The UN says the shortfall in aid for victims of the South Asian quake has made the relief situation worse than after last December's tsunami.
An operation like the 1940s Berlin airlift is needed, the UN says
UN emergency relief chief, Jan Egeland, said the organisation had never seen such a "logistical nightmare".
Nato began flying in 900 tonnes of aid on Thursday, but Mr Egeland said a massive airlift was also needed to bring people out of remote areas.
Pakistan says nearly 50,000 people died in areas under its control.
Local officials put casualties far higher, and the number is expected to rise. At least 1,400 others died in Indian-administered Kashmir, officials say.
Mr Egeland said an airlift was needed of the proportions of the Berlin blockade of the 1940s, when Allies flew in supplies to the divided city in communist eastern Europe.
He said aid had to be sent in, and tens of thousands of homeless and injured people flown out, of remote regions before winter set in.
Mr Egeland said of the aid sent so far: "This is not enough. We have never had this kind of logistical nightmare ever. We thought the tsunami was the worst we could get. This is worse."
The tsunami, which struck on 26 December, killed more than 200,000 people around the Indian Ocean.
Mr Egeland, speaking in Geneva, said the quake situation was becoming worse by the day.
"Tens of thousands of people's lives are at stake and they could die if we don't get to them in time."
Nato on Thursday began an airlift of 900 tonnes of aid from warehouses in Turkey.
Ten thousand tents will be flown to Pakistan over the next few weeks, although the UN has warned there may not be enough winterised tents in the world to meet the needs of the earthquake victims.
The UK announced another $35m (£20m) towards the relief effort.
'Second wave of death'
Mr Egeland said only $86m had been pledged of the $312m the UN had asked for to fund the relief operation - and far less actually received in hard cash.
Heavy duty tent designed for long-term use by a single family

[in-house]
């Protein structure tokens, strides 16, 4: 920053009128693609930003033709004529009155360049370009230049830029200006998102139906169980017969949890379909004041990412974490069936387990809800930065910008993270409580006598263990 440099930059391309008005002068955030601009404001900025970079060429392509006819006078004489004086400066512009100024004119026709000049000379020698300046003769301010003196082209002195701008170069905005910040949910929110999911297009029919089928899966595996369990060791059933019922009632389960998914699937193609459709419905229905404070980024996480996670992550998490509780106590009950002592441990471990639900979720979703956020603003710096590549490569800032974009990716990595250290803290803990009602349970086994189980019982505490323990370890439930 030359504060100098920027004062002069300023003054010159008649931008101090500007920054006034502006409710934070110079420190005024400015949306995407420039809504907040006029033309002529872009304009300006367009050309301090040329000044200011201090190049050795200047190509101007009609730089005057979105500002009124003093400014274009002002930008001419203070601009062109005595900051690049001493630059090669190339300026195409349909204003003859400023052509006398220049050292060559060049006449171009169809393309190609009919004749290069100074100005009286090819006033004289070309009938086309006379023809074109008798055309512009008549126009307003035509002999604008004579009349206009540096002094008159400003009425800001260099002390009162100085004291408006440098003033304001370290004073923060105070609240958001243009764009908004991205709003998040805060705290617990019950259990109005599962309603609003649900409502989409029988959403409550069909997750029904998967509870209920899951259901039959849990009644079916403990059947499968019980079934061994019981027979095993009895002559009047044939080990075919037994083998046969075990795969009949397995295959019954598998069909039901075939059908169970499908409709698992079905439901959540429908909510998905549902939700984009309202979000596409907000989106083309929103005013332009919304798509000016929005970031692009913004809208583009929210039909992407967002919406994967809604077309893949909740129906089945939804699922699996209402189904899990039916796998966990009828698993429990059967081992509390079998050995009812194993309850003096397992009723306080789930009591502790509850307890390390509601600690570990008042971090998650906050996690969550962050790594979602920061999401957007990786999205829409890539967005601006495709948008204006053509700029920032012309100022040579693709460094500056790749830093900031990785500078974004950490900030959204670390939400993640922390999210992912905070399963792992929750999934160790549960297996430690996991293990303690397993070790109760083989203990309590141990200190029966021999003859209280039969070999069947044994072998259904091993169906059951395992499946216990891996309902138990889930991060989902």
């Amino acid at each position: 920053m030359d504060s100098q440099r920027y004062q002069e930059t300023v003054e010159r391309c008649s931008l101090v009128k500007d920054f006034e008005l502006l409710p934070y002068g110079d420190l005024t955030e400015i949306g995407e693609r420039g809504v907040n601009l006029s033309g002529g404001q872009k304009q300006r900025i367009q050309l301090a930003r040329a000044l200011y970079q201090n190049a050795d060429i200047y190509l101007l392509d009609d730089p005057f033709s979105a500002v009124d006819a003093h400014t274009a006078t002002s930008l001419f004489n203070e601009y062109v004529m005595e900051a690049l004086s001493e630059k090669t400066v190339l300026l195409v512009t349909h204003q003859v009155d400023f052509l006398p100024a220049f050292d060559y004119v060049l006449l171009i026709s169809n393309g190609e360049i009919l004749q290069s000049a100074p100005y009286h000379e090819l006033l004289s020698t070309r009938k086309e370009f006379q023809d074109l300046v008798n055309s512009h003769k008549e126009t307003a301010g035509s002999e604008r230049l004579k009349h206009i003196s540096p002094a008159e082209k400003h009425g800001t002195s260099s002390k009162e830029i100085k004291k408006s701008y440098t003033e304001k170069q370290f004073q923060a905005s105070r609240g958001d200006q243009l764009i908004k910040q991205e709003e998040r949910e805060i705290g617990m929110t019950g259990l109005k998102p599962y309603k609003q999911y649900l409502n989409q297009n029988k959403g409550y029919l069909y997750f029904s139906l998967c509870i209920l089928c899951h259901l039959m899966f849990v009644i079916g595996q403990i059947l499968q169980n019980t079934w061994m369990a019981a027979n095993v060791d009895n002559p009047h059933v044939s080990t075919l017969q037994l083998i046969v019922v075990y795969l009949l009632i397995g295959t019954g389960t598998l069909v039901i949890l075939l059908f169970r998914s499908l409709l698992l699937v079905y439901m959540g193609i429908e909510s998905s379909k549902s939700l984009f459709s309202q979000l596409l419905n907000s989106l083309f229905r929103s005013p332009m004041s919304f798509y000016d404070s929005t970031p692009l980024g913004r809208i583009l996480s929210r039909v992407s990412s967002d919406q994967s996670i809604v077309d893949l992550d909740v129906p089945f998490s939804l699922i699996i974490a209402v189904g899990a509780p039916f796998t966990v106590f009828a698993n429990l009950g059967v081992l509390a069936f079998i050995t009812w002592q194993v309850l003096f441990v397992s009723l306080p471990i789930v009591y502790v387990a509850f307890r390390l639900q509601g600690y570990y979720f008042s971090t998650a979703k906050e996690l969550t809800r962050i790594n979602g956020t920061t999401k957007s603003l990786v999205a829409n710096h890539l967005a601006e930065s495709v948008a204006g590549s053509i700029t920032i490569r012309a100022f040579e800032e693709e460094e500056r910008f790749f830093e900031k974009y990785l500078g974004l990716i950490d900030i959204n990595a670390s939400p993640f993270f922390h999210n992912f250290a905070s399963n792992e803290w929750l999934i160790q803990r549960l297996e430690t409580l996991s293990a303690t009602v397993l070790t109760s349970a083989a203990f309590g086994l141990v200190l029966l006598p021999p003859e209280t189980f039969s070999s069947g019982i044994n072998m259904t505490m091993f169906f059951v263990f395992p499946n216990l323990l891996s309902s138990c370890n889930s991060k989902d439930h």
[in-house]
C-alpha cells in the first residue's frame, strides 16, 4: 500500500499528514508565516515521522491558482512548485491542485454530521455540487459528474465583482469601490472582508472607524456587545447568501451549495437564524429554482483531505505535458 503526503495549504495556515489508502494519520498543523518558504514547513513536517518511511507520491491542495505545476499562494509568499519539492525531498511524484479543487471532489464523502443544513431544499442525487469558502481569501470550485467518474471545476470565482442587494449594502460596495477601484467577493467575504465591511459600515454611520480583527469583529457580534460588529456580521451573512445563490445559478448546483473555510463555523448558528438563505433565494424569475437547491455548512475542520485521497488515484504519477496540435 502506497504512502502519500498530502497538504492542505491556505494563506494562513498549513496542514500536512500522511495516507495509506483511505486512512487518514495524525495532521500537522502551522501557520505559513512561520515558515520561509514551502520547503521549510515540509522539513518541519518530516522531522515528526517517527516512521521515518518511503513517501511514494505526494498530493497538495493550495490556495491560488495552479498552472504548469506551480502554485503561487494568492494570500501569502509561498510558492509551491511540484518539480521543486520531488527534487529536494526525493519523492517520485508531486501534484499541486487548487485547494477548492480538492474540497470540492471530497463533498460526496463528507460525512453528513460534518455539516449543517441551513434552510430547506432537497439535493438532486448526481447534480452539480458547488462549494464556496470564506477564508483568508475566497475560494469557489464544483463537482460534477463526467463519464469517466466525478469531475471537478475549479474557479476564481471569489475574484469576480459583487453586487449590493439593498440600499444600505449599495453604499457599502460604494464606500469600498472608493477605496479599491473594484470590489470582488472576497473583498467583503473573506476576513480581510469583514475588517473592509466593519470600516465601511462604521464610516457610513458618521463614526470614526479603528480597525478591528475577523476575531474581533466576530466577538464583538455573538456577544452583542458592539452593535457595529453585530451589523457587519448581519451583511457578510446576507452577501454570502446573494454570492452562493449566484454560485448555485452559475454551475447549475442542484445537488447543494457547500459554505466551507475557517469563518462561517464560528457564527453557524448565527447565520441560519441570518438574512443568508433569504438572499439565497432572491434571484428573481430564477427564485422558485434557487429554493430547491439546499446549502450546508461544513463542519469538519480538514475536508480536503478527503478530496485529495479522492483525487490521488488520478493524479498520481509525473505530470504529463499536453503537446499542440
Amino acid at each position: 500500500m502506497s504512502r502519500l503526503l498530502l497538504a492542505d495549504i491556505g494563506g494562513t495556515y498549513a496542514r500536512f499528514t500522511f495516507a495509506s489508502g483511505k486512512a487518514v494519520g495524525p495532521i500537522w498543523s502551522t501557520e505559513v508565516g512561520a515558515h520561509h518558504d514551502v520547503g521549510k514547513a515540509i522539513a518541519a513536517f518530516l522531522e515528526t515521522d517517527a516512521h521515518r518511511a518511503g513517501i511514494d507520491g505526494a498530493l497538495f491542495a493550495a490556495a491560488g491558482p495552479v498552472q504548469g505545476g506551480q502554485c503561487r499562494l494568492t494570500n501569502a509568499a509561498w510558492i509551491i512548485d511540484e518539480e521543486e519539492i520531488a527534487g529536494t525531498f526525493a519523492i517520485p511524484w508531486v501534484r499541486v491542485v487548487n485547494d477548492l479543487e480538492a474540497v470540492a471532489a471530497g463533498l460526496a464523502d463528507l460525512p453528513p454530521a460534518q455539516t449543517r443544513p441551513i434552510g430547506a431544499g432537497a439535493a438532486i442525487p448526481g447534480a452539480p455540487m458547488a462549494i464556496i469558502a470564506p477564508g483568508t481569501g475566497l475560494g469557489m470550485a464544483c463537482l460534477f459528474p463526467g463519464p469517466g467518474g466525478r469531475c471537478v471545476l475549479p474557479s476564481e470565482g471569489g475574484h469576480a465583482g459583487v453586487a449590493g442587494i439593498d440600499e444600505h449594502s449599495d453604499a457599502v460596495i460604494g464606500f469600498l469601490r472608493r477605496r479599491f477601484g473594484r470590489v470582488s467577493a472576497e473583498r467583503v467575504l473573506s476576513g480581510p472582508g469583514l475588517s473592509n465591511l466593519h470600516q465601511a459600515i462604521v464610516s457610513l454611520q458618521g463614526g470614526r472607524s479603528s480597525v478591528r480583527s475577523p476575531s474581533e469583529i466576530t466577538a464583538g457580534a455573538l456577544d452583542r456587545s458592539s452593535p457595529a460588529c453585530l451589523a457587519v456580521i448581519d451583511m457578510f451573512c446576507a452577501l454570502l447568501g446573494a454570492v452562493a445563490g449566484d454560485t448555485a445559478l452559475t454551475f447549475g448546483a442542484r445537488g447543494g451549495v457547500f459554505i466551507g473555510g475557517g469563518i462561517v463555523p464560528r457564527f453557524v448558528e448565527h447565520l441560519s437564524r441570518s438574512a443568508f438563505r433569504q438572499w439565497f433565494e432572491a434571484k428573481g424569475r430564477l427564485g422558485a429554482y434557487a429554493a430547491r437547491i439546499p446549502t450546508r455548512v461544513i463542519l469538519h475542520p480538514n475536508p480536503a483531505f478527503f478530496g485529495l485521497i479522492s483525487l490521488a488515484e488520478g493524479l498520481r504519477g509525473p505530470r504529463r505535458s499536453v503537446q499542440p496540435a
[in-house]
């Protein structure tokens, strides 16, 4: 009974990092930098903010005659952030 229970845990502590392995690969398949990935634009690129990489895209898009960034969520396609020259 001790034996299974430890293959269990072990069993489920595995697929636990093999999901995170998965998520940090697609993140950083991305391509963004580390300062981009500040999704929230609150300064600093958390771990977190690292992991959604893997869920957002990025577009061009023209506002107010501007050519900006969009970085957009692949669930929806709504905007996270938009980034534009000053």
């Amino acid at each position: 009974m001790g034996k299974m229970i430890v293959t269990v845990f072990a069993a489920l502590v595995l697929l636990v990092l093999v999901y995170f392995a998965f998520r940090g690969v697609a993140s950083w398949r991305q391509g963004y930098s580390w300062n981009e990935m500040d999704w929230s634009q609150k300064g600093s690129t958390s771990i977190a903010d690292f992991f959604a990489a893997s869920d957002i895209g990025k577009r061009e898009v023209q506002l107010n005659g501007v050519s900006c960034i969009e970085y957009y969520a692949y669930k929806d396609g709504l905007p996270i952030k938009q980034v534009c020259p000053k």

PVC groundsheet sewn onto the sides for wind proofing and to retain warmth
Some types are designed to accommodate cooking stoves
ICRC estimates that 30,000 such tents are required in Pakistan
Earlier, UN Secretary General Kofi Annan called for the global relief effort to be increased to help three million people made homeless by the 8 October quake and facing the fierce Himalayan winter without shelter.
"That means a second, massive wave of death will happen if we do not step up our efforts now," he said.
Mr Annan said that in the most affected areas hospitals, schools, water systems and roads had all been destroyed.
He called upon top international representatives to attend a UN-sponsored donors conference in Geneva, Switzerland, next week.
Mr Annan's chief aid co-ordinator in Islamabad, Andrew MacLeod, told the BBC: "If the second wave of deaths hit, it's the major donors that are going to have to look at themselves in the mirror and ask why."
On Thursday the Global Green Peace group warned of another danger for quake survivors - the possible shifting of thousands of landmines along the Line of Control in Kashmir.
However, both Indian and Pakistani military officials said if there was any shifting, civilian areas would not be affected. Similar fears in Sri Lanka after the tsunami proved to be unfounded.
Doctors have also warned that tetanus could become a big problem in quake areas if vaccinations are not carried out properly.
WHO doctor, Irfan Noor, said 18 cases had now been reported from the Balakot area of Pakistan's North-West Frontier Province and that many of those affected were children.
He said there had been three deaths so far from tetanus, two of them children.
The BBC's Imogen Foulkes in Geneva says the earthquake has come at a time when aid agencies are already very stretched carrying out relief work in storm-hit central America, as well as Niger and Sudan.
She quotes a senior official as saying agencies would find it very difficult to respond to another disaster.
While 92 countries had helped nations hit by last year's tsunami, only some 15 to 20 countries had responded to the quake, the Reuters news agency quoted Mr Egeland as saying.